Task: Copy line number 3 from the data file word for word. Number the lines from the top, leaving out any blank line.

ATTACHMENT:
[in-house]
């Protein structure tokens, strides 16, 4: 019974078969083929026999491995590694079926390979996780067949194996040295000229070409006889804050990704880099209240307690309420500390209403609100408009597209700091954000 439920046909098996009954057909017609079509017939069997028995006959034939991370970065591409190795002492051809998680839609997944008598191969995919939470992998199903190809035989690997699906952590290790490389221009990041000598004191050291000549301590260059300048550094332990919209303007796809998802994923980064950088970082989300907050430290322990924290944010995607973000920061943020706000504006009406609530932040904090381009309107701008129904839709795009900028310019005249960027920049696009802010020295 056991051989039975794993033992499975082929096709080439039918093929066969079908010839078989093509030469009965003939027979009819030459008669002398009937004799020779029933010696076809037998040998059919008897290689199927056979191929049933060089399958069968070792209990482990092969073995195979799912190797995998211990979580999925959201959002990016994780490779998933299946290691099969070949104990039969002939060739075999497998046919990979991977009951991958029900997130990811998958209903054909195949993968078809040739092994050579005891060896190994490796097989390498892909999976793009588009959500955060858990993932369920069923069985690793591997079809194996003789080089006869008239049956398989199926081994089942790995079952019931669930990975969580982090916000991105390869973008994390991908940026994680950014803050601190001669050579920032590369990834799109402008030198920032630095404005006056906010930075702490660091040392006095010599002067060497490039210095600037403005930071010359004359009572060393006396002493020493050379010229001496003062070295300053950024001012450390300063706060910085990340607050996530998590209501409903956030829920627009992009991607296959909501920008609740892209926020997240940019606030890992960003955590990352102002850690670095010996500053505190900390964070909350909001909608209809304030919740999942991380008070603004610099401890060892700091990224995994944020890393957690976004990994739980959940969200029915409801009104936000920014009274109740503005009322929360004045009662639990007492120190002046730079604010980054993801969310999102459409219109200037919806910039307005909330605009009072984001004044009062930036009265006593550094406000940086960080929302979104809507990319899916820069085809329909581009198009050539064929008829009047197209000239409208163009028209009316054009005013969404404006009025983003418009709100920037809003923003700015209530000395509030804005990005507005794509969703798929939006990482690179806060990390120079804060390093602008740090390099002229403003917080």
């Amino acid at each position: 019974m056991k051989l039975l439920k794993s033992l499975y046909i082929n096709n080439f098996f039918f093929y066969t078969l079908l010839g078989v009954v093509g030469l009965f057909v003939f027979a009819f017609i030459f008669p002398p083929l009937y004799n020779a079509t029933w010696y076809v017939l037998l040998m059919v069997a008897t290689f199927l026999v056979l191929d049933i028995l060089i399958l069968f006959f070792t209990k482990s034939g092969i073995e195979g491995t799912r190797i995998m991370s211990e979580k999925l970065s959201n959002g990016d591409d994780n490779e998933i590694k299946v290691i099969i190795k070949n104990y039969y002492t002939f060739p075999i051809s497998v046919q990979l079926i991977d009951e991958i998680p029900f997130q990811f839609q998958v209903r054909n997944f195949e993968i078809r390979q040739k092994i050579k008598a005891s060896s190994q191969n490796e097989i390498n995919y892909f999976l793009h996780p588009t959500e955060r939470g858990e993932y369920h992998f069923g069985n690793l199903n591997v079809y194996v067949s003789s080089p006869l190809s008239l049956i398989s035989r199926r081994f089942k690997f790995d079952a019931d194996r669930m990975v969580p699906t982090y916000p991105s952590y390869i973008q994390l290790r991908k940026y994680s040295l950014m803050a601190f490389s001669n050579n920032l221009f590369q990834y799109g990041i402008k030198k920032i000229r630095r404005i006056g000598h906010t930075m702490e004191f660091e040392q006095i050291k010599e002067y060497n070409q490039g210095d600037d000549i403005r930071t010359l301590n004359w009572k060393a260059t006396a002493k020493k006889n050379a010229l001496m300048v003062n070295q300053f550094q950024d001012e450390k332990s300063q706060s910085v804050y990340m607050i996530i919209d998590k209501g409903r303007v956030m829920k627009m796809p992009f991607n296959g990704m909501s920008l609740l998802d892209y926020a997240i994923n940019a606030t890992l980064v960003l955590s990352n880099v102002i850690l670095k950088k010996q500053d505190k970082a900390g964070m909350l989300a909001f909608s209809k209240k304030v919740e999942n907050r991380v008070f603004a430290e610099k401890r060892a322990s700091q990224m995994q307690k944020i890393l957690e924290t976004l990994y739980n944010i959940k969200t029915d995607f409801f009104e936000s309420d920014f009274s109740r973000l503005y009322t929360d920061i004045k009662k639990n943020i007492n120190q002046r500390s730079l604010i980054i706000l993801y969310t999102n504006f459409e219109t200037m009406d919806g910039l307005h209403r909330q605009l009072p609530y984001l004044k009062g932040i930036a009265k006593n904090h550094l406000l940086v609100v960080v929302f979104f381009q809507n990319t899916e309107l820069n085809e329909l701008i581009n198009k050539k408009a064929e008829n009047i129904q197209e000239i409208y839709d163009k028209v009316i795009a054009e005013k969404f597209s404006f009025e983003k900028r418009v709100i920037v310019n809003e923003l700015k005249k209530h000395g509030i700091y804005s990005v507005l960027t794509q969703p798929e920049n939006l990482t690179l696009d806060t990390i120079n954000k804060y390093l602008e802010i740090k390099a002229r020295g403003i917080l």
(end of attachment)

């Amino acid at each position: 019974m056991k051989l039975l439920k794993s033992l499975y046909i082929n096709n080439f098996f039918f093929y066969t078969l079908l010839g078989v009954v093509g030469l009965f057909v003939f027979a009819f017609i030459f008669p002398p083929l009937y004799n020779a079509t029933w010696y076809v017939l037998l040998m059919v069997a008897t290689f199927l026999v056979l191929d049933i028995l060089i399958l069968f006959f070792t209990k482990s034939g092969i073995e195979g491995t799912r190797i995998m991370s211990e979580k999925l970065s959201n959002g990016d591409d994780n490779e998933i590694k299946v290691i099969i190795k070949n104990y039969y002492t002939f060739p075999i051809s497998v046919q990979l079926i991977d009951e991958i998680p029900f997130q990811f839609q998958v209903r054909n997944f195949e993968i078809r390979q040739k092994i050579k008598a005891s060896s190994q191969n490796e097989i390498n995919y892909f999976l793009h996780p588009t959500e955060r939470g858990e993932y369920h992998f069923g069985n690793l199903n591997v079809y194996v067949s003789s080089p006869l190809s008239l049956i398989s035989r199926r081994f089942k690997f790995d079952a019931d194996r669930m990975v969580p699906t982090y916000p991105s952590y390869i973008q994390l290790r991908k940026y994680s040295l950014m803050a601190f490389s001669n050579n920032l221009f590369q990834y799109g990041i402008k030198k920032i000229r630095r404005i006056g000598h906010t930075m702490e004191f660091e040392q006095i050291k010599e002067y060497n070409q490039g210095d600037d000549i403005r930071t010359l301590n004359w009572k060393a260059t006396a002493k020493k006889n050379a010229l001496m300048v003062n070295q300053f550094q950024d001012e450390k332990s300063q706060s910085v804050y990340m607050i996530i919209d998590k209501g409903r303007v956030m829920k627009m796809p992009f991607n296959g990704m909501s920008l609740l998802d892209y926020a997240i994923n940019a606030t890992l980064v960003l955590s990352n880099v102002i850690l670095k950088k010996q500053d505190k970082a900390g964070m909350l989300a909001f909608s209809k209240k304030v919740e999942n907050r991380v008070f603004a430290e610099k401890r060892a322990s700091q990224m995994q307690k944020i890393l957690e924290t976004l990994y739980n944010i959940k969200t029915d995607f409801f009104e936000s309420d920014f009274s109740r973000l503005y009322t929360d920061i004045k009662k639990n943020i007492n120190q002046r500390s730079l604010i980054i706000l993801y969310t999102n504006f459409e219109t200037m009406d919806g910039l307005h209403r909330q605009l009072p609530y984001l004044k009062g932040i930036a009265k006593n904090h550094l406000l940086v609100v960080v929302f979104f381009q809507n990319t899916e309107l820069n085809e329909l701008i581009n198009k050539k408009a064929e008829n009047i129904q197209e000239i409208y839709d163009k028209v009316i795009a054009e005013k969404f597209s404006f009025e983003k900028r418009v709100i920037v310019n809003e923003l700015k005249k209530h000395g509030i700091y804005s990005v507005l960027t794509q969703p798929e920049n939006l990482t690179l696009d806060t990390i120079n954000k804060y390093l602008e802010i740090k390099a002229r020295g403003i917080l």